Now if you will excuse me, I have some giving to do.  It's the least that I can do.

How about you?

Yours in service and servanthood.


Friday, July 25, 2008

Seeking Positive out of the Negative

I was musing last night about the commonly discussed notion of making lemonade when the world hands you lemons.

This got me to thinking about an upcoming chess tournament that myself and a couple of my associates have guided since it's inception in 1999.

Allow me a moment to describe the chess tournament with a brief description of its history.  As you read the history of this tournament, ask yourself what opportunities you may have to make your own lemonade from the lemons handed to you.  I first noted the history of this tournament in a speech I made about gratitude a few years ago.  For the text of this speech, please click here.  The speech excerpt follows.

I once worked with a team member in New York City who represented everything positive when it came to thankfulness. Narender had immigrated to the United States to follow his dreams. He married a beautiful woman and had a wonderful home in New Jersey. When he and I worked together, he never had a bad word to say about anyone, although he did teach me how to swear in Hindi. :-)  He looked at life with wonder and it was clear from his actions that he was in awe and in a perpetual state of gratitude for everything he had.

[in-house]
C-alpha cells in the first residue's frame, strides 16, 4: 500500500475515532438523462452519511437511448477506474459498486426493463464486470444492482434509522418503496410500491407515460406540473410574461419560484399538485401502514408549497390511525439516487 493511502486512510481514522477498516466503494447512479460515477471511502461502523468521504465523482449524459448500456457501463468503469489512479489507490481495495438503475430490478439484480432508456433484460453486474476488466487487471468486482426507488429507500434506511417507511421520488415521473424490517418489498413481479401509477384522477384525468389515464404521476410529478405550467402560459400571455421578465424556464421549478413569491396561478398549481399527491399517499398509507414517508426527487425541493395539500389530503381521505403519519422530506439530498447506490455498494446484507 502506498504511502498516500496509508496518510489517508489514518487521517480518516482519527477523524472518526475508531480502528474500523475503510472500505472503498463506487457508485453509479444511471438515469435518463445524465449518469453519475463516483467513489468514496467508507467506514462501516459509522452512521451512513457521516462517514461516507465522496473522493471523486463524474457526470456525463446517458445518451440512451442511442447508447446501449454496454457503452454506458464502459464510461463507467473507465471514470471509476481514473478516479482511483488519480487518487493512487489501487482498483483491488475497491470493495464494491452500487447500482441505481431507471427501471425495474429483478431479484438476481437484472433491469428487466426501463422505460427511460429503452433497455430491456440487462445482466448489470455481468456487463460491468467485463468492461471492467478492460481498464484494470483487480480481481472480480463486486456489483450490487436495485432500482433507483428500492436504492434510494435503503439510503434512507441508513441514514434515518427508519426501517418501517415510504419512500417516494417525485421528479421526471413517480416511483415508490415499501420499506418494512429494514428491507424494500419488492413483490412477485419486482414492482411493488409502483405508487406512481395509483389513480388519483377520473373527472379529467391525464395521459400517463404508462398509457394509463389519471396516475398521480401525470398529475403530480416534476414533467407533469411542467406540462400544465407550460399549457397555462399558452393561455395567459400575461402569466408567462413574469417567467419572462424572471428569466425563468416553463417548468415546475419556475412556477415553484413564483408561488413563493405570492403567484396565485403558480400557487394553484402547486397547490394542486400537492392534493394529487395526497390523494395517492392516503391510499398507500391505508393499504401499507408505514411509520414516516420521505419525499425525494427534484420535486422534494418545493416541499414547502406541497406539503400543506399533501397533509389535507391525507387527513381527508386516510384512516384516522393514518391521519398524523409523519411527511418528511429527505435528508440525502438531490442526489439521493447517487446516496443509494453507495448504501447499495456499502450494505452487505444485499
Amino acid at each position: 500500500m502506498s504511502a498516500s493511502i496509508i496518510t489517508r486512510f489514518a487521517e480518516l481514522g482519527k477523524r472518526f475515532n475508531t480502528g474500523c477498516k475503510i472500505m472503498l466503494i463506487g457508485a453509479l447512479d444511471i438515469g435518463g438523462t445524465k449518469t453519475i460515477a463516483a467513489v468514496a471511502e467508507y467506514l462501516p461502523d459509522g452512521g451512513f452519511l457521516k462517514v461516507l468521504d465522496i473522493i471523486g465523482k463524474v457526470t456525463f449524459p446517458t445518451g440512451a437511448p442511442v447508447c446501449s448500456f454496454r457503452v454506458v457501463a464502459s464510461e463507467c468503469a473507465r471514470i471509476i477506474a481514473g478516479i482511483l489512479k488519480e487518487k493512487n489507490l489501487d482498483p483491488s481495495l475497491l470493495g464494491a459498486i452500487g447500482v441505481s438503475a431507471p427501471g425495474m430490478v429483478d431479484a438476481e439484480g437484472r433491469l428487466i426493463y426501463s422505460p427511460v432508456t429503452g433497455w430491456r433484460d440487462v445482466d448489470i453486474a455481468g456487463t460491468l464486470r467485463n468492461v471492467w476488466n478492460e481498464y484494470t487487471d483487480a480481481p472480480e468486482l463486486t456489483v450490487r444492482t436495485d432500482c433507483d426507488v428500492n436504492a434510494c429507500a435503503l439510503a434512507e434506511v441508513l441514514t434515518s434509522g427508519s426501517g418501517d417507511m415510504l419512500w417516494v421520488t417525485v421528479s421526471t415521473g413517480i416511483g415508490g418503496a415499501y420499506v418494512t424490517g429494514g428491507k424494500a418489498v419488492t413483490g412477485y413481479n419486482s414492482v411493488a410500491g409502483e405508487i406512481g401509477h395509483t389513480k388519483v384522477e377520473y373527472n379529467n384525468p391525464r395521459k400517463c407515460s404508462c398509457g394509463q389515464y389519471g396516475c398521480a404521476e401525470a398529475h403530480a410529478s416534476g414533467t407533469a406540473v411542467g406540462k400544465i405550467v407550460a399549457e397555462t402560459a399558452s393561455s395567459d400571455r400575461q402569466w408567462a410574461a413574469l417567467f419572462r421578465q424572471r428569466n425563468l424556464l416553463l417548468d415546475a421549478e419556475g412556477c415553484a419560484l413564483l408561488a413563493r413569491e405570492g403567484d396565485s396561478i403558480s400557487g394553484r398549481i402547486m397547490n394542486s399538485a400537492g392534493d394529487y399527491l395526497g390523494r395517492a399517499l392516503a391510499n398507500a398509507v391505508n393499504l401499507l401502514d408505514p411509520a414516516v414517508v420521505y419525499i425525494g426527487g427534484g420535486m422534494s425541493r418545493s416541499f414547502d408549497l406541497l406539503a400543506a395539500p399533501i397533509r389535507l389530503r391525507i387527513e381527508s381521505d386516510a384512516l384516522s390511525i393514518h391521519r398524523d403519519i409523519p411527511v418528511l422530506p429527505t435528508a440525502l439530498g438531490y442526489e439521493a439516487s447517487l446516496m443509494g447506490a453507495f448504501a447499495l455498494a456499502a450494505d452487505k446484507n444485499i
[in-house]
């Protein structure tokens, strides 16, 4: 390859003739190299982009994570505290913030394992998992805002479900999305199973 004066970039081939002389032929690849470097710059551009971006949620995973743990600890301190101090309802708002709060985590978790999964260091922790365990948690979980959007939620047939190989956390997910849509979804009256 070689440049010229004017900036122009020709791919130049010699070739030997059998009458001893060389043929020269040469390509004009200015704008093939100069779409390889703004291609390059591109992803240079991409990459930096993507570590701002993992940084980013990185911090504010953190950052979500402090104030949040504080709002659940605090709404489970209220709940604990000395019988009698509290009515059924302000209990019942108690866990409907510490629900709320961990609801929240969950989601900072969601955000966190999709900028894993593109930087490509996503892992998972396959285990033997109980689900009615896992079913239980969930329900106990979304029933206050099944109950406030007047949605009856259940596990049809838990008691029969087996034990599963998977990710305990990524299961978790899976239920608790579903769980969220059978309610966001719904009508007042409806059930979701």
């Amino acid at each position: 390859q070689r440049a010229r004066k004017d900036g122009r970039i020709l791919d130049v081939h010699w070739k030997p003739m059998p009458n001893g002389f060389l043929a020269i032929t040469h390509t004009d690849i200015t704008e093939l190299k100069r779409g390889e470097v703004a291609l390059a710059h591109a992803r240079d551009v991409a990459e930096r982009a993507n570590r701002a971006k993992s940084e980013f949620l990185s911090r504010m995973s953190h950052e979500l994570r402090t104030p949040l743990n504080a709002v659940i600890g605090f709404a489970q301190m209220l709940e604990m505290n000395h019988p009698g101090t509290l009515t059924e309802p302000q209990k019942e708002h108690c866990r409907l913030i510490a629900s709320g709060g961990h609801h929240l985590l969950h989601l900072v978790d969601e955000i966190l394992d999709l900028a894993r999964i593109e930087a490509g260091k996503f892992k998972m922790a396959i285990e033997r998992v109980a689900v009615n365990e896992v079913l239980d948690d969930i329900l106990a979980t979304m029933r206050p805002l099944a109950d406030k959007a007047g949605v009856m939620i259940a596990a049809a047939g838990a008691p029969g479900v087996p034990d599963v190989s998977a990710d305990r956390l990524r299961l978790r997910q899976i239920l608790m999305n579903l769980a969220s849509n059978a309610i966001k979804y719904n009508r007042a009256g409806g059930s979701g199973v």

To give you an idea of how pure he was, for fun one time, we put a small porno movie in the upper corner of the software application we were building and we asked him to review our software to find a "problem" that we had discovered.

As he stared at all the screens, we stood behind him almost shaking with laughter, waiting for him to find it. All of a sudden he turned around with pride and said, pointing to the screen, "this word is not spelled correctly". He was right. He never even noticed the porn movie until we pointed it out and then we all had a good laugh.

We organized a corporate chess tournament and he signed up with many others. It wasn't until the tournament started that I discovered that he didn't even know how to play chess. So we patiently taught him and despite our best efforts, he was soundly trounced in every game.

I noticed that the more soundly he was beaten, the more he laughed. At one point, I took him aside and congratulated him for such a healthy outlook and I asked him how he was able to be so happy as he was beaten over and over.

His response summed up thankfulness perfectly. He told me that he didn't care about winning or losing. Spending time in the chess tournament was his way of learning something new and spending quality time with people he enjoyed being with and he respected. He also enjoyed taking his chess stories home and sharing them with his wife. This he said was the secret of life – making the most out of every moment and appreciating every opportunity.

On the morning of September 11, 2001, Narender was on the impact floor of the north tower of the World Trade Center and a person who lived such a pure, positive life was physically taken from us.